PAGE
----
Really looking forward to delivering 2 Quickstart Cataloguing sessions. The first is an introduction to cataloguing for people working in public libraries who come across books that don’t arrive shelf-ready with a pre-made set of metadata.
Note that membership of NAG is currently FREE for public library staff, so do join up to qualify for the member discount and also all the other benefits NAG offers.
Beginning Cataloguing always offers a discounted rate for organisations that support heritage professionals, and I’m particularly pleased to receive this commission from NAG, whose recent report on shelf-ready metadata (authored by Emma Booth) has been such a great contribution to our understanding of cataloguers’ and their institutions’ needs.
We’re really excited about our newsletter, Beginning Cataloguing Monthly, which we’re sending to subscribers next Tuesday and which features a range of exclusive content not available elsewhere on our website, blog, or social media.
The lead feature is our Cataloguing Careers series, in which each month we ask a different person 5 questions about their route into the profession. We are absolutely delighted to feature Emma Booth as our interviewee this month. As well as being E-Resources Metadata Specialist at the University of Manchester Library, Emma is the author of the National Acquisitions Group’s report Quality of Shelf-ready Metadata, which is our Metadata Must-read for September.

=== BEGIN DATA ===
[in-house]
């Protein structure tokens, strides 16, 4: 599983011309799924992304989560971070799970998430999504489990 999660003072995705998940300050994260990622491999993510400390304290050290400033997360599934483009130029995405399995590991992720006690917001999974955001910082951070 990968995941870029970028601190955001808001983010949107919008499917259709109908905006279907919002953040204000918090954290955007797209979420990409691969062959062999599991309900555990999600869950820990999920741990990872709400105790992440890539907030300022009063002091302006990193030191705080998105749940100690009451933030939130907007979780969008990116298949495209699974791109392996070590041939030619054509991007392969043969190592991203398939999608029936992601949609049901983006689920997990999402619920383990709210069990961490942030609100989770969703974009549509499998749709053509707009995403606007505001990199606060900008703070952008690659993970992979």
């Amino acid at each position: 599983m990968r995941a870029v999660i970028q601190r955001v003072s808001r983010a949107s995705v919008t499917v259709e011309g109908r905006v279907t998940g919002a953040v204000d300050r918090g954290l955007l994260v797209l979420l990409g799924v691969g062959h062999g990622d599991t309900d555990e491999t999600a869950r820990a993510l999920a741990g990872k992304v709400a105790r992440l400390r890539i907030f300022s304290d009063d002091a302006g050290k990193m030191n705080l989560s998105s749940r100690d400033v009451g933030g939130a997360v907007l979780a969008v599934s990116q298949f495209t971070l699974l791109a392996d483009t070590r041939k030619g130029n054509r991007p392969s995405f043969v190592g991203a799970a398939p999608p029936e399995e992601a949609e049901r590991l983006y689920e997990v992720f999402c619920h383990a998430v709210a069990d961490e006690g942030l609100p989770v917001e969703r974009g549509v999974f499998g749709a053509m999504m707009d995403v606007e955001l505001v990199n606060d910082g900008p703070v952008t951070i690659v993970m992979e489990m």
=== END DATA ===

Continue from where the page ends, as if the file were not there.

The Metadata Must-read is one of the Beginnings Bookshelves, which also consists of a Classic Cataloguer, an Associate’s Choice of leisure reading, and a Body in the Library – a new book selected from our project researching crime fiction set in libraries. It’s one that we received as an Advanced Reader Copy, so is different from those on the @bodiesinthelibrary Instagram.
Beginning Cataloguing Monthly also includes a Typo Tip-off and a Metadata Muddle, for which you can suggest solutions and possibly win a free place at one of our upcoming seminars.
All this alongside listings of our events and recent publications, and a newsletter loyalty freebie or discount.
I started working in academic libraries 17 years ago, moving into my first metadata role after 3 years. It is well over a decade since I graduated from UCL’s Information Science course, and in that time I’ve managed a metadata team, written papers, delivered training on cataloguing, and presented at conferences. What would I find of interest in a beginner’s class on copy cataloguing?